Breast augmentation surgery is a common plastic surgery procedure. It's done to change the way the breasts look.
This surgery increases the size or the fullness of the breasts using sacs filled with fluid or gel. These sacs are called breast implants.
You may choose to have breast augmentation if you are unhappy with how 1 or both of your breasts look. Some reasons why people choose to have this surgery include:
Their breasts have lost their size or fullness after childbirth
Weight loss has changed the size and fullness of their breasts
One breast is noticeably smaller than the other
All surgeries have some risks. Some possible risks of breast augmentation surgery include:
A bad reaction to the medicines used to put you to sleep during surgery (anesthesia)
A collection of blood (hematoma) or fluid (seroma) building up under your skin. This may need to be drained with a needle.
Changes in how your nipples or breasts feel. These may be temporary or permanent.
Pain that continues after healing
Blood clots in your legs that may travel to your heart or lungs
Breast implant-associated anaplastic large cell lymphoma (BIA-ALCL)
Breast implant illness (BII)
You may have other risks that are unique to you. Be sure to discuss any concerns with your surgeon before the procedure.
Some long-term things you should also consider:
You may not be happy with the final results and more surgery may be needed.
Breast implants must be regularly checked for leaking. This sometimes uses an ultrasound or MRI. These should be obtained 4 to 6 years after your surgery and every 2 to 3 years after.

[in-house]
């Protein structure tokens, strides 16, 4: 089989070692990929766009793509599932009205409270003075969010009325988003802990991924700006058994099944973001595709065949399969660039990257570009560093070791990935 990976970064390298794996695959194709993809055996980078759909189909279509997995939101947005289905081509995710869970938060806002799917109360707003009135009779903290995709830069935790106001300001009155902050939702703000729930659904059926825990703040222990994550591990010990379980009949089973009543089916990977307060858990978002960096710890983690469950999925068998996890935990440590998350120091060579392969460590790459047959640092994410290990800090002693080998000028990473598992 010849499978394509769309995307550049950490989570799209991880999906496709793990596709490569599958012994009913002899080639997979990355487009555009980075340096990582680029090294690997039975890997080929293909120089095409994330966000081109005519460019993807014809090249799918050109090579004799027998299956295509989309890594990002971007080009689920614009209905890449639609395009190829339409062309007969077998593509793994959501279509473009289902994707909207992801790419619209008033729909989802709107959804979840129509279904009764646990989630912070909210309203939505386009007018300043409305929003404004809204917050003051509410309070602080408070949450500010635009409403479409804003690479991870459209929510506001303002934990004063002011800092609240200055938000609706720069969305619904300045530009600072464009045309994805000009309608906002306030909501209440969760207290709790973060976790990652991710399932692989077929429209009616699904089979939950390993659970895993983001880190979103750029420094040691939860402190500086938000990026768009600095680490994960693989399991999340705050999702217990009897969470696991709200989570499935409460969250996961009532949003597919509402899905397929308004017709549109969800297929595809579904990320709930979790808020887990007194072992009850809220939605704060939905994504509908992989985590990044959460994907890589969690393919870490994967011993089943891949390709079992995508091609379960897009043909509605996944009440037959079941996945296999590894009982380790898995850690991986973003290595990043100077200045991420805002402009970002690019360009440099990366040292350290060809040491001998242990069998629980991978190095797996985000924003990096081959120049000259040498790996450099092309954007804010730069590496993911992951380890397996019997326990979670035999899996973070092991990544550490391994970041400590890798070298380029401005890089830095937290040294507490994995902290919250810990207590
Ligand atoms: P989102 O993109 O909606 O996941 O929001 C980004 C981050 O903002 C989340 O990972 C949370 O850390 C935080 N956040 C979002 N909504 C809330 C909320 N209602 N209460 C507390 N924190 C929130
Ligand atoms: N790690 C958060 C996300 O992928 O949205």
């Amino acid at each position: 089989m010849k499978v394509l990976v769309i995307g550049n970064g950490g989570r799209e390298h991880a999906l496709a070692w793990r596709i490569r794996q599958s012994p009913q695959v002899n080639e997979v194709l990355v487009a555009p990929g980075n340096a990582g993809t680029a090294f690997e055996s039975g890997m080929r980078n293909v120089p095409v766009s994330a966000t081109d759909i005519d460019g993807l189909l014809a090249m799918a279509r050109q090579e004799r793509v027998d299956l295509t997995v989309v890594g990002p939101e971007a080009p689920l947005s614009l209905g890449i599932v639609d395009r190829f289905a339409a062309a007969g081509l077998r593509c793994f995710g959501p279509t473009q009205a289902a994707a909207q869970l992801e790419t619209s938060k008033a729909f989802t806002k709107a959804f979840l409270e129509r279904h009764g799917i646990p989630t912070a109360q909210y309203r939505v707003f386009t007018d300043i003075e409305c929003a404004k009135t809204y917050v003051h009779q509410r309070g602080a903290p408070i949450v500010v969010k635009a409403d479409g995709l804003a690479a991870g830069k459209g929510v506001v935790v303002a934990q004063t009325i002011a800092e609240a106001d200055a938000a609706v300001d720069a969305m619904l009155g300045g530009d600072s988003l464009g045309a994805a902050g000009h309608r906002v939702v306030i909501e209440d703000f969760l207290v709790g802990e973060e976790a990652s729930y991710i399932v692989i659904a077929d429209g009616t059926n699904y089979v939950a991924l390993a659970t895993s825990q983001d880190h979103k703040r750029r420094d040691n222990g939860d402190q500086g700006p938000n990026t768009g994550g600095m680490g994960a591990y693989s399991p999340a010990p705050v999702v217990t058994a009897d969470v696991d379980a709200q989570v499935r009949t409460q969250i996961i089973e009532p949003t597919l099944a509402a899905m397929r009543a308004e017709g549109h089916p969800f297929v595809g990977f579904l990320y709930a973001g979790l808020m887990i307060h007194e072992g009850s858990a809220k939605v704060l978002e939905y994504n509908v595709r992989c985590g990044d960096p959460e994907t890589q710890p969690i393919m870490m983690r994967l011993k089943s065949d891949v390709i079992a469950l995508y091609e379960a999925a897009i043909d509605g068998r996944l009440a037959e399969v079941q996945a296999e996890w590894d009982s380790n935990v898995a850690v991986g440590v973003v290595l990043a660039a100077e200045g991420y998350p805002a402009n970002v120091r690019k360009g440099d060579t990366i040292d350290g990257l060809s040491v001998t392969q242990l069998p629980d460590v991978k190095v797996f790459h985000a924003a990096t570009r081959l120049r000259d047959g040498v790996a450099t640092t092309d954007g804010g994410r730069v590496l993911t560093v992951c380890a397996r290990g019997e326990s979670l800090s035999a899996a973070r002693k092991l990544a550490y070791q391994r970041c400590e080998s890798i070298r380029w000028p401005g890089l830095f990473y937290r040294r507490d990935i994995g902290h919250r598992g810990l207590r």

The implant may leak or burst (rupture).
The implant may become firm.
You will need a second surgery to remove or replace the implant. Implants are not guaranteed to last a lifetime.
It’s important to know that most health insurance plans will not cover cosmetic breast augmentation. They will also not cover the cost of any related problems.
There is no evidence that breast implants raise your risk for breast cancer. But you should tell your surgeon if you have a family history of the disease.
You can still get regular X-ray images of your breasts to screen for breast cancer (mammograms) if you have implants. But you may need to have more X-ray images taken around the implants to check the breast tissue.
Talk with your surgeon if you plan to get pregnant in the future. Pregnancy can change the size and shape of your breasts.
Before surgery, you and your surgeon should discuss your breast implant choices. Saline implants are filled with salt water. Silicone implants are filled with an elastic gel. Talk with your surgeon about which type is best for you.
Before the procedure, your surgeon may want to take pictures of your breasts for comparison after surgery. You may also be asked to get a baseline mammogram. This can be compared with future mammograms done after your surgery. This is also to make sure you don't have any suspicious areas that your healthcare provider didn't know about.
Your surgeon will explain the procedure to you. Ask them any questions you have.